Socialist Equality Party (UK)
The Historical and International Foundations of the Socialist Equality Party (Britain)

The formation of the Workers Revolutionary Party (Internationalists)

224. In a second resolution, the International Committee identified, as the fundamental characteristic of the WRP’s degeneration, the refusal to subordinate itself to the discipline of the international movement. To provide the best possible conditions for political clarification, the resolution called for:

“The re-registration of the membership of the WRP on the basis of an explicit recognition of the political authority of the ICFI and the subordination of the British section to its decisions.

“Full collaboration by every member of the WRP with an International Control Commission to investigate, but not limited to, the corruption of G. Healy, the cover-up by the Political Committee, and the financial crisis of the WRP.

“All charges against members of either the minority or majority factions, which have arisen as a result of the eruption of the crisis in the Party, shall be referred to the International Control Commission”.[1]

225. For three years, the WRP leaders had combined together to suppress the criticisms raised by the Workers League. Their fear throughout was that these criticisms would find support within the British section, and it proved to be well grounded. There had been a number of occasions in the past where oppositional voices had been raised against various aspects of the WRP’s line, but none of these critics had demonstrated any interest in pursuing a struggle within the world movement. Indeed, for the most part, they did not conceive of themselves as members of a world party, but of a national left formation.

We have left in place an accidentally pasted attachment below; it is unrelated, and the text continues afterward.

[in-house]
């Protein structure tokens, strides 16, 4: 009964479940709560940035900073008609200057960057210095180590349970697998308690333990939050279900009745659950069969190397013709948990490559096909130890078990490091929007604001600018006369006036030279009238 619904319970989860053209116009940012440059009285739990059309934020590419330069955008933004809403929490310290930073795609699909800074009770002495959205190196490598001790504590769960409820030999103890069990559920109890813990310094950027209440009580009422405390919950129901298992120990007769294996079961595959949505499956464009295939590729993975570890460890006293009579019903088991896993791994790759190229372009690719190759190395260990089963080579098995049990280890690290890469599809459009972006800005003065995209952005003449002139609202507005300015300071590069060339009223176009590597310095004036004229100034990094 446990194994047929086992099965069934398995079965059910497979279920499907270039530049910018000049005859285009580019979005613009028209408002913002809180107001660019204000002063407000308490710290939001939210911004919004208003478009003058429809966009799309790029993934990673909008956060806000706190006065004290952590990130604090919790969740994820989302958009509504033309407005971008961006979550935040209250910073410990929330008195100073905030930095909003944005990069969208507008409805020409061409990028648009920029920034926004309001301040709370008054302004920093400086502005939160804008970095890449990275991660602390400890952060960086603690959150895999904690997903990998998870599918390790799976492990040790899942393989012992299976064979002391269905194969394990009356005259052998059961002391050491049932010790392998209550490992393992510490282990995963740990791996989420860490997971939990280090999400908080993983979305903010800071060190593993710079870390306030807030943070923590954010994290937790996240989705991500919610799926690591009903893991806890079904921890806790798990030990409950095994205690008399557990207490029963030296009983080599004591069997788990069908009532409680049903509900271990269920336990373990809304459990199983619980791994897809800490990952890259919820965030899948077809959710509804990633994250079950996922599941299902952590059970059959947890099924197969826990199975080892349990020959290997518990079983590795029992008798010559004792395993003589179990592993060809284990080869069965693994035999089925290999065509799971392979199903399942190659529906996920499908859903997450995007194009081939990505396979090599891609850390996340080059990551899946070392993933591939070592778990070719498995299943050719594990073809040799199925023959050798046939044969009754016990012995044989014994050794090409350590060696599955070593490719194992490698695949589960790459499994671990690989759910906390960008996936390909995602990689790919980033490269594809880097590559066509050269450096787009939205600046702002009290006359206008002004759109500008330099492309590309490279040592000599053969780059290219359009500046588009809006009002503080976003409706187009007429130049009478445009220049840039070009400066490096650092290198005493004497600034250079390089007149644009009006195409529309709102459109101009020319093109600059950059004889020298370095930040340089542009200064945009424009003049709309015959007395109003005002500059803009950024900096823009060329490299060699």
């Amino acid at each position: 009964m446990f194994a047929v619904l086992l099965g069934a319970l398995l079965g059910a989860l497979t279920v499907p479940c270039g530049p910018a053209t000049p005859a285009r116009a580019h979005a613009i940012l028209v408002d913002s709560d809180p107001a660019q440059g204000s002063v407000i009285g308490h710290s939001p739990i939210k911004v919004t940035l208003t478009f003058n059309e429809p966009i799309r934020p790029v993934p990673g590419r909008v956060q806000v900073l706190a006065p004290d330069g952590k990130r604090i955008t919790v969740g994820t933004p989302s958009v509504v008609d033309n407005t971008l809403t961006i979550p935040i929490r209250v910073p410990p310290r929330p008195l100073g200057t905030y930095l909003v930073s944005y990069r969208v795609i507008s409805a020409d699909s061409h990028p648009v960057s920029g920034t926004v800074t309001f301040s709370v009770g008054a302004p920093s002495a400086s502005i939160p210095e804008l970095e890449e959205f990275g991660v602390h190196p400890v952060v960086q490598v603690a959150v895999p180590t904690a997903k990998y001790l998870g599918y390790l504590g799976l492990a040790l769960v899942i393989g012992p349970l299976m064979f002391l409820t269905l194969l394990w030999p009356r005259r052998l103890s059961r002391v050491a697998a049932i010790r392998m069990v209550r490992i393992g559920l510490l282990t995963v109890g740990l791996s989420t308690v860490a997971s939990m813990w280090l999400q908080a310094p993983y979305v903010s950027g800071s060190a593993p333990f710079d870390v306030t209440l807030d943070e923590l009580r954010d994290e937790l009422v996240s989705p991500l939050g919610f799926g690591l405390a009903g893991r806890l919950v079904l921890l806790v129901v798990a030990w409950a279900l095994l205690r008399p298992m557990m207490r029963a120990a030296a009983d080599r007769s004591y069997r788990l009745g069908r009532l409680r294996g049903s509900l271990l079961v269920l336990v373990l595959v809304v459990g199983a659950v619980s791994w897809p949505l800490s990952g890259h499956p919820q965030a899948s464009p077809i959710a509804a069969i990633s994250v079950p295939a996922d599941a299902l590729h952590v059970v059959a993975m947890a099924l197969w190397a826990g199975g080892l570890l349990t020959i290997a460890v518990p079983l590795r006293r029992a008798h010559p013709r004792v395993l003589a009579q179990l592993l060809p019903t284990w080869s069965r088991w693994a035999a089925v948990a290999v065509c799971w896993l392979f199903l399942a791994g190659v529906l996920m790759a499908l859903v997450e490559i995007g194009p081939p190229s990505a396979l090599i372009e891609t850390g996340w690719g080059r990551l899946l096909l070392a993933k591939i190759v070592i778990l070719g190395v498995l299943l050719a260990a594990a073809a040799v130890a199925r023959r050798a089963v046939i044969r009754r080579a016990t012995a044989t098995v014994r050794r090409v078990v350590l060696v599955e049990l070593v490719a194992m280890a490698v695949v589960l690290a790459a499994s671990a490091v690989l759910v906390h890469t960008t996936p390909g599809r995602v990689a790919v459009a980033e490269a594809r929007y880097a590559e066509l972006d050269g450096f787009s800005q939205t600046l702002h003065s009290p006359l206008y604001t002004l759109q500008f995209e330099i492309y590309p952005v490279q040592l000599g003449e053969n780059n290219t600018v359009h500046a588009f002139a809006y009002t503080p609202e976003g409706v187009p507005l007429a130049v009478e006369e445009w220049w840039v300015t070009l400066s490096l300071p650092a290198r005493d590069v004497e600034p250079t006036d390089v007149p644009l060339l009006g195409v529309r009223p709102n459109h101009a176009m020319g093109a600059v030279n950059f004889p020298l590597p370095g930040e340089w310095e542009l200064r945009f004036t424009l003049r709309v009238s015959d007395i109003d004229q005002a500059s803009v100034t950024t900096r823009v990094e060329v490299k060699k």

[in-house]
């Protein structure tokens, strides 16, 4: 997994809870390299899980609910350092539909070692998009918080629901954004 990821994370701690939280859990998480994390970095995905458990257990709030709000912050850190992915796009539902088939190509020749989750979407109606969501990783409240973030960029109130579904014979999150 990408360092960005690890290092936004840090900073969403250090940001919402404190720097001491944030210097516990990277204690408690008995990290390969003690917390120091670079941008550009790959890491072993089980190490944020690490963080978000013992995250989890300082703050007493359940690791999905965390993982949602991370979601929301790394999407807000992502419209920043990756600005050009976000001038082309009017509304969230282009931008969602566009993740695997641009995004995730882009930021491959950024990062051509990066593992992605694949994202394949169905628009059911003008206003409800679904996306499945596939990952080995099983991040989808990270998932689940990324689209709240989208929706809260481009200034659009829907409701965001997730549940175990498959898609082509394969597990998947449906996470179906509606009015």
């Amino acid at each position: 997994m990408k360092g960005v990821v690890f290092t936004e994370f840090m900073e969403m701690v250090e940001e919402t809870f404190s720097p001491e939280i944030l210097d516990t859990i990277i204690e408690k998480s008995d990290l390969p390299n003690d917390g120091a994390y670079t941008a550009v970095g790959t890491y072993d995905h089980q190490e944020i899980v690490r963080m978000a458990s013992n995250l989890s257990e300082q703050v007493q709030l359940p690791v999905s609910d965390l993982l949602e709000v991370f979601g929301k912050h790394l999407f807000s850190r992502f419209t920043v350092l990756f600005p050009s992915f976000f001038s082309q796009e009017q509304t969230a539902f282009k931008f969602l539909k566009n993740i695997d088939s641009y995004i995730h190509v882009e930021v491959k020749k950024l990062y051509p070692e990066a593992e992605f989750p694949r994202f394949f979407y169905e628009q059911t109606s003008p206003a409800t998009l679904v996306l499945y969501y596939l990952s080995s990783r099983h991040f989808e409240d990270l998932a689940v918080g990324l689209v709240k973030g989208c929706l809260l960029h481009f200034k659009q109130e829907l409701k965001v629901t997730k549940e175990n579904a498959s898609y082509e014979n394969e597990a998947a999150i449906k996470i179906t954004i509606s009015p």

226. In the course of the struggle in 1985, a political turn occurred that was to make possible the reorientation of a significant section of the British membership as conscious internationalists. Credit for this goes to Dave Hyland, the Central Committee member for Yorkshire. Having been made aware of Healy’s abuses, Hyland had led the demand for an investigation by the party’s Control Commission. Despite threats from Slaughter and Banda, he had refused to retreat.

227. In early October, Hyland obtained a copy of North’s critique. His response was to reappraise the issues involved in the conflict within the WRP. Hyland now understood that more was at stake than a bureaucratic degeneration in the party’s apparatus, and that a principled opposition had developed within the International Committee to the WRP leadership. His decision to contact the Workers League to request political discussion provided the first opportunity for the International Committee to make direct contact with the WRP’s membership. In the discussions that followed between Hyland and North, agreement was quickly established that the fight to save the WRP as a Trotskyist party could only be taken forward through a resumption of the Fourth International’s struggle against Pabloite revisionism.

228. Hyland and two other Central Committee members sought minority status as the WRP (Internationalists), based upon recognition of the political authority of the International Committee. Their petition was accepted on November 9, 1985. The WRP (I) had significant support within the working class cadre of the WRP and from the majority of the Young Socialists and its leadership. It included individuals representing decades of struggle for Trotskyism in Britain, such as Barbara Slaughter, Chris Talbot and Vicky Short. The support for the WRP (I) confirmed the correctness of North’s refusal to be pushed by the Healy/Banda/Slaughter clique, in 1982 and 1984, into a premature split. Notwithstanding the years of centrist backsliding, it proved that there remained a sizeable constituency for Trotskyism within the WRP.


Fourth International, Autumn 1986, Labor Publications, Volume 13, No.2, p.52.